Cougs step up.
Numerous courageous people on the front line of the COVID-19 pandemic—nurses, doctors, first responders, and essential workers—sacrificed and helped us all. Many WSU alumni, faculty, and staff sought ways to support them, and to reach out to those in need.
It started at the end of March with code words and reminders to practice social distancing and leave tips for hospitality workers.
Twenty pies from Pizza Perfection. Twenty taco plates from Nuevo Vallarta. Take-out from Tan’s Chinese Restaurant.
WSU head football coach NICK ROLOVICH has been treating essential workers and the people of Pullman to free meals. Meals for members of the public are first come, first served, and announced via Rolovich’s Twitter account, which has some 35,000 followers.
Rolovich prepays for the food, then posts the location, password, and number of dishes available to go. It’s a way of showing the coach’s commitment to, support of, and appreciation for the community and local businesses during the COVID-19 crisis.
“I’m big on that idea of pay it forward. I think it does affect people’s lives,” Rolovich says. “I like being part of that. I think it falls within the scope of whatever those pillars are of Cougar spirit. And I like being spontaneous.”
Rolovich was announced as WSU’s new head coach January 13. Just over two months later, on March 23, Governor Jay Inslee’s stay-at-home order was put in place to help flatten the curve of the novel coronavirus pandemic.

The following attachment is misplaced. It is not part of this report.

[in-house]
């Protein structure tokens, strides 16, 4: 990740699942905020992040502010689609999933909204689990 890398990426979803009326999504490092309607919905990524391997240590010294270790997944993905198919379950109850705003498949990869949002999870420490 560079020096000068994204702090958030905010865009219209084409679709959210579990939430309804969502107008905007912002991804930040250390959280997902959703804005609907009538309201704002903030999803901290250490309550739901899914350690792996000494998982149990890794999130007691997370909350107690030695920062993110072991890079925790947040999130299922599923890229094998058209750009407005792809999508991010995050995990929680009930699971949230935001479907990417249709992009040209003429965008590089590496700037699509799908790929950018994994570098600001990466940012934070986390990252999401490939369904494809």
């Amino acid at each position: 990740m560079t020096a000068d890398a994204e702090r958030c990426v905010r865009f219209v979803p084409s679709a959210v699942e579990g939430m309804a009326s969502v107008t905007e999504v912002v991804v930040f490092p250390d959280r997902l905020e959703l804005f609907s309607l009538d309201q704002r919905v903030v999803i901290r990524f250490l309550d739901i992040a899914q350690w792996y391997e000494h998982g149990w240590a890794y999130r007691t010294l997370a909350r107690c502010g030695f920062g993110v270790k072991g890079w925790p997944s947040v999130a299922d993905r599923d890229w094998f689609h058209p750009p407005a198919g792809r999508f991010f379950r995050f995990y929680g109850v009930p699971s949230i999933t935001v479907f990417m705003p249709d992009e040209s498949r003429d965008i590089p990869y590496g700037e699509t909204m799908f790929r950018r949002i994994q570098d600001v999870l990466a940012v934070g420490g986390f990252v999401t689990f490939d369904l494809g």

“Helping each other during a difficult time is what Pullman is all about,” Pullman firefighters tweeted on their account — using the hashtag #PullmanProud — after Rolovich bought them breakfast from Old European. He bought Pullman police breakfast there, too. And he bought Italian food from Sella’s Calzone & Pizza for staff members at Pullman Regional Hospital.
Rolovich has also shared tacos from Pullman’s Taqueria Las Torres taco truck and barbecue from Zoe Coffee & Kitchen. He plans to keep offering meals to the people of Pullman throughout the pandemic—maybe longer—publicizing info about once a week on how to participate in the offers.
“I don’t necessarily have a plan,” Rolovich says. “I’d probably do this even when we’re not in the pandemic. Then it’s more of a fun deal. This is hopefully helping people and families who could use a meal. In the current situation, though, we don’t want to encourage the gathering of people. That was the only thing that worried me.”
He also didn’t want it to become a publicity stunt—”although it kind of is just because it brings light to those restaurants,” Rolovich says. “I’m just grateful for the way myself, my staff, and my family have been accepted into the Pullman community, and we wanted to be a positive part of that. I’m very blessed to be in the position I am financially. I’m one of the ones who can help. I help because I can.”
And so can others. “Even if it’s not a monetary contribution, I think even just uplifting the spirits of another person is included in this,” says Rolovich, former head football coach at the University of Hawaii. “I do hope that multiplies because of this. The spirit of aloha is what it’s called in Hawaii. I try to spread it around.”